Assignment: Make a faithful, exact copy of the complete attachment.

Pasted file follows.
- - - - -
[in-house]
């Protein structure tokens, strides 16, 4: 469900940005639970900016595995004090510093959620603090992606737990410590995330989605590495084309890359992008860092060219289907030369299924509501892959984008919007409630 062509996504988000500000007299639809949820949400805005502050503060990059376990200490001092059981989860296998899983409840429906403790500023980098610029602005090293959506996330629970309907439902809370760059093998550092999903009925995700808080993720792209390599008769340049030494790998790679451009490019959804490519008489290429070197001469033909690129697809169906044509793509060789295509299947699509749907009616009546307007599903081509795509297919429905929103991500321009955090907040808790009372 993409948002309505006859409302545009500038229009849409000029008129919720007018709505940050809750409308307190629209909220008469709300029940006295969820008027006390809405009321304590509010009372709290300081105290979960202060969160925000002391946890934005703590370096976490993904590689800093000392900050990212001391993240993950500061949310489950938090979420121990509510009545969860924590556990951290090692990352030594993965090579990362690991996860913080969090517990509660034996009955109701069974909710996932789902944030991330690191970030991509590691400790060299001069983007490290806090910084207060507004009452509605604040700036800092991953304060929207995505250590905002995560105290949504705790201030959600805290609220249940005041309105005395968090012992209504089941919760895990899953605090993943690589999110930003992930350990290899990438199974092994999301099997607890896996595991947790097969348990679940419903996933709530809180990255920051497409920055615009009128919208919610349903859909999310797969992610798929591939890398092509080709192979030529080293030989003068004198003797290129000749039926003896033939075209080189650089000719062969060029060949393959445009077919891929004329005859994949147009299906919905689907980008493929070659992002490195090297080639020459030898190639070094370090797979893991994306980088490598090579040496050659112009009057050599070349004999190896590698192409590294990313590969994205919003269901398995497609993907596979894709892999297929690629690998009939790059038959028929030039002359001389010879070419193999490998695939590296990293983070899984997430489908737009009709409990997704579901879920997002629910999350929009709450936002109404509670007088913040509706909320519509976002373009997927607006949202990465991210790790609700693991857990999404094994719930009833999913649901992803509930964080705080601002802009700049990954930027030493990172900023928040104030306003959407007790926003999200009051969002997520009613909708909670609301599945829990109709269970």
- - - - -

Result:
[in-house]
């Protein structure tokens, strides 16, 4: 469900940005639970900016595995004090510093959620603090992606737990410590995330989605590495084309890359992008860092060219289907030369299924509501892959984008919007409630 062509996504988000500000007299639809949820949400805005502050503060990059376990200490001092059981989860296998899983409840429906403790500023980098610029602005090293959506996330629970309907439902809370760059093998550092999903009925995700808080993720792209390599008769340049030494790998790679451009490019959804490519008489290429070197001469033909690129697809169906044509793509060789295509299947699509749907009616009546307007599903081509795509297919429905929103991500321009955090907040808790009372 993409948002309505006859409302545009500038229009849409000029008129919720007018709505940050809750409308307190629209909220008469709300029940006295969820008027006390809405009321304590509010009372709290300081105290979960202060969160925000002391946890934005703590370096976490993904590689800093000392900050990212001391993240993950500061949310489950938090979420121990509510009545969860924590556990951290090692990352030594993965090579990362690991996860913080969090517990509660034996009955109701069974909710996932789902944030991330690191970030991509590691400790060299001069983007490290806090910084207060507004009452509605604040700036800092991953304060929207995505250590905002995560105290949504705790201030959600805290609220249940005041309105005395968090012992209504089941919760895990899953605090993943690589999110930003992930350990290899990438199974092994999301099997607890896996595991947790097969348990679940419903996933709530809180990255920051497409920055615009009128919208919610349903859909999310797969992610798929591939890398092509080709192979030529080293030989003068004198003797290129000749039926003896033939075209080189650089000719062969060029060949393959445009077919891929004329005859994949147009299906919905689907980008493929070659992002490195090297080639020459030898190639070094370090797979893991994306980088490598090579040496050659112009009057050599070349004999190896590698192409590294990313590969994205919003269901398995497609993907596979894709892999297929690629690998009939790059038959028929030039002359001389010879070419193999490998695939590296990293983070899984997430489908737009009709409990997704579901879920997002629910999350929009709450936002109404509670007088913040509706909320519509976002373009997927607006949202990465991210790790609700693991857990999404094994719930009833999913649901992803509930964080705080601002802009700049990954930027030493990172900023928040104030306003959407007790926003999200009051969002997520009613909708909670609301599945829990109709269970």